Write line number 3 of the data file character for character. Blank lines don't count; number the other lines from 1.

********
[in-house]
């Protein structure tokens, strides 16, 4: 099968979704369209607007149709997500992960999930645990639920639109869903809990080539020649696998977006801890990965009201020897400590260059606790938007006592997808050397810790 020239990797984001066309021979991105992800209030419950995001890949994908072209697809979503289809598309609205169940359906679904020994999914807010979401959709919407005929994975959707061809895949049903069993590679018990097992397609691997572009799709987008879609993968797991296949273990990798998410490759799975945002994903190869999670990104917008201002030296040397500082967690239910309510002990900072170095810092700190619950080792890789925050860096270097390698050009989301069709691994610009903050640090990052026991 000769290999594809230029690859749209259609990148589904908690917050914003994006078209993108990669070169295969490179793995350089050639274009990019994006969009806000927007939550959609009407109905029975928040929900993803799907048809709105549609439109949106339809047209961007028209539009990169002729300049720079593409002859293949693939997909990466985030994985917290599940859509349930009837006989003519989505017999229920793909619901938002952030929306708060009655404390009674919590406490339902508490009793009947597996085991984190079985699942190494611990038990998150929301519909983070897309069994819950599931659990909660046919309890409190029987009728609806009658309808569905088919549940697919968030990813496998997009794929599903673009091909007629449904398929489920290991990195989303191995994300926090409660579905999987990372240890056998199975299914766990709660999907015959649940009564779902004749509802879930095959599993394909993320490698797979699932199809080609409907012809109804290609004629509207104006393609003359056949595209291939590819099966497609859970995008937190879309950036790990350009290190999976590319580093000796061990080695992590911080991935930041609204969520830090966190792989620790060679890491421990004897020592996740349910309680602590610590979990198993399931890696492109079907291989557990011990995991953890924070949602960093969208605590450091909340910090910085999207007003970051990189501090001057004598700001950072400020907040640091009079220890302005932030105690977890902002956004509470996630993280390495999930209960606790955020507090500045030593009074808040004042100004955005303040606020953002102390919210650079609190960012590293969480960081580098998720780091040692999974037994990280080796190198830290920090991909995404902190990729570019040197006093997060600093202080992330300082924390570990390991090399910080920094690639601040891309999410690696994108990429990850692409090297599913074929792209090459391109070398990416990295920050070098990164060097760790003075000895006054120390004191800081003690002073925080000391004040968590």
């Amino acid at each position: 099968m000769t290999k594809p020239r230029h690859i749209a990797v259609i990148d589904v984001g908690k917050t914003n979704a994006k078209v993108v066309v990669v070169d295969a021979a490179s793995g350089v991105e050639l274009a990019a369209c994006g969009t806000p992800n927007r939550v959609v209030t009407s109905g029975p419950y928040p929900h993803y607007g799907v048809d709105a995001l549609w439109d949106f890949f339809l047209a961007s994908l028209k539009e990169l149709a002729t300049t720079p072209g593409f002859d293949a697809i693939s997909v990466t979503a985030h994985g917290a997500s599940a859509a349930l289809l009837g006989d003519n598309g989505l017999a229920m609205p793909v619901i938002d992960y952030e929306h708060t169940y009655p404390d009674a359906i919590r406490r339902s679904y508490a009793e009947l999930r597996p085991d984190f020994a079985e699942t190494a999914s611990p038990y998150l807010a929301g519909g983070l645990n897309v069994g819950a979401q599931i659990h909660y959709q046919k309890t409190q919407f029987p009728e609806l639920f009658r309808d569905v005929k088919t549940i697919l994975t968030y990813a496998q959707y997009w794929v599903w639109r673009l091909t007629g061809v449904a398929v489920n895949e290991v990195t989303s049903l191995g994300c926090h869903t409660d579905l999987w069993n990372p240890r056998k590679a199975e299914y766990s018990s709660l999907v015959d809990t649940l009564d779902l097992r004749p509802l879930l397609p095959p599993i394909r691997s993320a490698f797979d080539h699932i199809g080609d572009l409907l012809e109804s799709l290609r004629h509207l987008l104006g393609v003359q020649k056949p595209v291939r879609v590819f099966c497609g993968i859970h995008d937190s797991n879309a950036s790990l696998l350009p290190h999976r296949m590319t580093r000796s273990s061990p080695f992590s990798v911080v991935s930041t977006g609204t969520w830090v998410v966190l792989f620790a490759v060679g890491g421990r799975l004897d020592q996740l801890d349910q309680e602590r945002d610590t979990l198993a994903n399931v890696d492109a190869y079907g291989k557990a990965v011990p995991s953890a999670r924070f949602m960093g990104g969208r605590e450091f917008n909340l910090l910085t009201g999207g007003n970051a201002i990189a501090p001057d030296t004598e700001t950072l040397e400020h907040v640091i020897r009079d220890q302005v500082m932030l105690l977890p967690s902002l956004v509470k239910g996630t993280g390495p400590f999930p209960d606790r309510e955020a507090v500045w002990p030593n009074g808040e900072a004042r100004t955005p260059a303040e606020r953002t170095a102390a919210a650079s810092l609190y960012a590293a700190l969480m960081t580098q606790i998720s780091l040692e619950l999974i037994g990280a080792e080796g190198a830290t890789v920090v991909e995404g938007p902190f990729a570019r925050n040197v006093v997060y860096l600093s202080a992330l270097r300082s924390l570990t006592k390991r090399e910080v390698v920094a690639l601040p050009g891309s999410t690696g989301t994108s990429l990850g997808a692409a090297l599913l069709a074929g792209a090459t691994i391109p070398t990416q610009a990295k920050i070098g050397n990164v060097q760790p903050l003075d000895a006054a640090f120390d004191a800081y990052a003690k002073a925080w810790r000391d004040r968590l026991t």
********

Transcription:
């Amino acid at each position: 099968m000769t290999k594809p020239r230029h690859i749209a990797v259609i990148d589904v984001g908690k917050t914003n979704a994006k078209v993108v066309v990669v070169d295969a021979a490179s793995g350089v991105e050639l274009a990019a369209c994006g969009t806000p992800n927007r939550v959609v209030t009407s109905g029975p419950y928040p929900h993803y607007g799907v048809d709105a995001l549609w439109d949106f890949f339809l047209a961007s994908l028209k539009e990169l149709a002729t300049t720079p072209g593409f002859d293949a697809i693939s997909v990466t979503a985030h994985g917290a997500s599940a859509a349930l289809l009837g006989d003519n598309g989505l017999a229920m609205p793909v619901i938002d992960y952030e929306h708060t169940y009655p404390d009674a359906i919590r406490r339902s679904y508490a009793e009947l999930r597996p085991d984190f020994a079985e699942t190494a999914s611990p038990y998150l807010a929301g519909g983070l645990n897309v069994g819950a979401q599931i659990h909660y959709q046919k309890t409190q919407f029987p009728e609806l639920f009658r309808d569905v005929k088919t549940i697919l994975t968030y990813a496998q959707y997009w794929v599903w639109r673009l091909t007629g061809v449904a398929v489920n895949e290991v990195t989303s049903l191995g994300c926090h869903t409660d579905l999987w069993n990372p240890r056998k590679a199975e299914y766990s018990s709660l999907v015959d809990t649940l009564d779902l097992r004749p509802l879930l397609p095959p599993i394909r691997s993320a490698f797979d080539h699932i199809g080609d572009l409907l012809e109804s799709l290609r004629h509207l987008l104006g393609v003359q020649k056949p595209v291939r879609v590819f099966c497609g993968i859970h995008d937190s797991n879309a950036s790990l696998l350009p290190h999976r296949m590319t580093r000796s273990s061990p080695f992590s990798v911080v991935s930041t977006g609204t969520w830090v998410v966190l792989f620790a490759v060679g890491g421990r799975l004897d020592q996740l801890d349910q309680e602590r945002d610590t979990l198993a994903n399931v890696d492109a190869y079907g291989k557990a990965v011990p995991s953890a999670r924070f949602m960093g990104g969208r605590e450091f917008n909340l910090l910085t009201g999207g007003n970051a201002i990189a501090p001057d030296t004598e700001t950072l040397e400020h907040v640091i020897r009079d220890q302005v500082m932030l105690l977890p967690s902002l956004v509470k239910g996630t993280g390495p400590f999930p209960d606790r309510e955020a507090v500045w002990p030593n009074g808040e900072a004042r100004t955005p260059a303040e606020r953002t170095a102390a919210a650079s810092l609190y960012a590293a700190l969480m960081t580098q606790i998720s780091l040692e619950l999974i037994g990280a080792e080796g190198a830290t890789v920090v991909e995404g938007p902190f990729a570019r925050n040197v006093v997060y860096l600093s202080a992330l270097r300082s924390l570990t006592k390991r090399e910080v390698v920094a690639l601040p050009g891309s999410t690696g989301t994108s990429l990850g997808a692409a090297l599913l069709a074929g792209a090459t691994i391109p070398t990416q610009a990295k920050i070098g050397n990164v060097q760790p903050l003075d000895a006054a640090f120390d004191a800081y990052a003690k002073a925080w810790r000391d004040r968590l026991t």